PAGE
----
Salvador Dali Museum


Daily Hours 10am-5:30pm
Thursdays 10am-8:00pm

Last ticket sold at 5:15pm
7:45pm on Thursdays

Museum Store and Garden remain open for 30 minutes after closing.

NOTE: The museum will not be open late Thursday, October 20, 2016, but will remain open until 8pm on Friday, October 21, 2016.

Members receive one year of unlimited free museum admission. Join today.

Learn more about Group Discounts.

Ticket Prices

General Admission: 18-64 $24
Seniors: 65+ $22
Military, Police, Firefighters & Educators (with ID*) $22
Students: 18+ (with ID*) $17
Students: 13-17 $17
Children: 6-12 $10
Children: 5 and younger FREE
After 5pm on Thu: Adults, Seniors, College* $10
After 5pm on Thu: Students: 13-17 $10
After 5pm on Thu: Children: 6-12 $8
After 5pm on Thu: Children 5 and younger FREE
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Members receive one year of unlimited free museum admission. Join today.

Learn more about Group Discounts.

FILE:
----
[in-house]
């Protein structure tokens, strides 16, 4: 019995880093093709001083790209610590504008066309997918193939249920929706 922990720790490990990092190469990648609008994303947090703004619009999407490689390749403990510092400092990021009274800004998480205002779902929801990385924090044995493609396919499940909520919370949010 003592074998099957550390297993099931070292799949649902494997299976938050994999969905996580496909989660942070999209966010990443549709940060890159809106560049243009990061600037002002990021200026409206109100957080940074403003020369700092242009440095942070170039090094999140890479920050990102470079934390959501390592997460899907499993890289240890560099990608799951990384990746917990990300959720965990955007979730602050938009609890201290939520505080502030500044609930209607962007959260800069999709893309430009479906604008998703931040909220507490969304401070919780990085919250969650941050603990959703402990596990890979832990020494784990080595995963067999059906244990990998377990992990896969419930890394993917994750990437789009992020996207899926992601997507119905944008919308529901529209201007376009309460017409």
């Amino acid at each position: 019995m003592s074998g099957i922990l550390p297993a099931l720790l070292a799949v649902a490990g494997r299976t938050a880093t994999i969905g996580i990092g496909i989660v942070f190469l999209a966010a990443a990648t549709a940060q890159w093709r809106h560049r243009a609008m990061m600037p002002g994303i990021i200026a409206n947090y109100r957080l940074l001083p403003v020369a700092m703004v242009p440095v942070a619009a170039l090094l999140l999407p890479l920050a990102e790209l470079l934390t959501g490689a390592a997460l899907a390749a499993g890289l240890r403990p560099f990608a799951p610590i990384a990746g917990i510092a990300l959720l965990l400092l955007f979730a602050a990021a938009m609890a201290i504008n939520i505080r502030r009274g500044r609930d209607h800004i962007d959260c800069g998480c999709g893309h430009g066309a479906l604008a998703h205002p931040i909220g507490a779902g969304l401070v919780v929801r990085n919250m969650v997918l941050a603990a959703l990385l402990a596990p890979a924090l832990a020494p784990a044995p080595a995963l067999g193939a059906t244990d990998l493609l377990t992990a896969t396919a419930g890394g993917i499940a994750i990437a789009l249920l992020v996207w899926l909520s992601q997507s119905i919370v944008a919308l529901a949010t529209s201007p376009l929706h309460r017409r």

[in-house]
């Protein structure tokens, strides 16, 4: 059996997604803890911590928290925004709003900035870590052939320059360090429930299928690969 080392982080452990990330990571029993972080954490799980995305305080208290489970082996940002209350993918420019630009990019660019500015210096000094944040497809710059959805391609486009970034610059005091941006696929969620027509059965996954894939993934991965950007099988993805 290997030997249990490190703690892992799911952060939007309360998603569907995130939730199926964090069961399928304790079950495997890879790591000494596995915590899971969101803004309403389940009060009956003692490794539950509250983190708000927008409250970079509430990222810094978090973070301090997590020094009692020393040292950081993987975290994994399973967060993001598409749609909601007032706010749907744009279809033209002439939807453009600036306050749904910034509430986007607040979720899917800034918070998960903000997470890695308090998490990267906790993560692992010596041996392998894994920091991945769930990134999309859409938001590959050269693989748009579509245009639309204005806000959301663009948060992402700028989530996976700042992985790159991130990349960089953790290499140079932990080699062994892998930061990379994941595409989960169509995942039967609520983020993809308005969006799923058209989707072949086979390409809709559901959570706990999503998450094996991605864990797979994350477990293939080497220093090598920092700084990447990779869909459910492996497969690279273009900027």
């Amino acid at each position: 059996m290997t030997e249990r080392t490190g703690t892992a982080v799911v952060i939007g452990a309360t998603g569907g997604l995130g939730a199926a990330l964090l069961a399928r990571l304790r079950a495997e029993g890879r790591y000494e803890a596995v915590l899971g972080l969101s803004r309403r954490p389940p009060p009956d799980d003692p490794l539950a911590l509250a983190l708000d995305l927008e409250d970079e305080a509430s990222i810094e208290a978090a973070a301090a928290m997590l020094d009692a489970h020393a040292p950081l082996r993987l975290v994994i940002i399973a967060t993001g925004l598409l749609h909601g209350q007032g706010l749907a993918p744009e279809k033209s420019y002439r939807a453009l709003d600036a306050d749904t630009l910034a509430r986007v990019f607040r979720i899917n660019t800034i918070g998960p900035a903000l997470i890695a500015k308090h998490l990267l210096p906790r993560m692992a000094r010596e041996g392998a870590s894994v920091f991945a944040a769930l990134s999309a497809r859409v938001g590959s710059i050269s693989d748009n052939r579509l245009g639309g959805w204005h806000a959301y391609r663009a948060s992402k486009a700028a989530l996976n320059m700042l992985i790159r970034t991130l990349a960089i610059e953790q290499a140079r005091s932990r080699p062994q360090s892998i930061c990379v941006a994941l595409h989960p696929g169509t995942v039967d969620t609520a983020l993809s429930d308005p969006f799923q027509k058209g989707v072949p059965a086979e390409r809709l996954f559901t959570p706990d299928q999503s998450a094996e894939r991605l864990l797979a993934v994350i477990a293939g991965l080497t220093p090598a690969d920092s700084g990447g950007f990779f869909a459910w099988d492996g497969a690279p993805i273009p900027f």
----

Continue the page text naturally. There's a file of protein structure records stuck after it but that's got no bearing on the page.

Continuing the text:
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Exhibits + Collections

Apparatus and Hand

Date: 1927
Material Used: Oil on panel
Size: 24 1/2 x 18 3/4 inches

Dali is best known as a Surrealist. The Surrealists founded their work on the ideas of Sigmund Freud, the father of psychoanalysis. For Dali, Freud’s influence began prior to joining the group in 1929. As students in Madrid, Dali and his friends read Freud’s work. He says he was “seized with a real vice of self-interpretation, not only of my dreams but of everything that happened to me, however accidental it might seem….”

With its dreamlike symbols, Apparatus and Hand is the first work in the museum’s collection in which Dali began applying Freud’s ideas about dream analysis to his work. In a vivid blue landscape, a machine-like apparatus rises over a scene of disconnected images. Crowned by a red-skinned hand, its unbalanced arrangement appears ready to topple, evoking the unsettling feeling of a dream. The shadow cast by the apparatus suggests a person standing with a cane. Swarming around the apparatus are delirious images of desire and fear. These include floating female anatomy, an angular female bather, a red fish and fish bones, and a donkey filled with flies. Dali’s symbols in his early work are not always clearly defined. If the apparatus symbolizes a person, perhaps the female images are symbols of desire, and the dead donkey and fish skeleton are warnings of the consequences of acting on that desire. This painting’s use of symbols foretells the style that would make Dali an international success in the 1930s.

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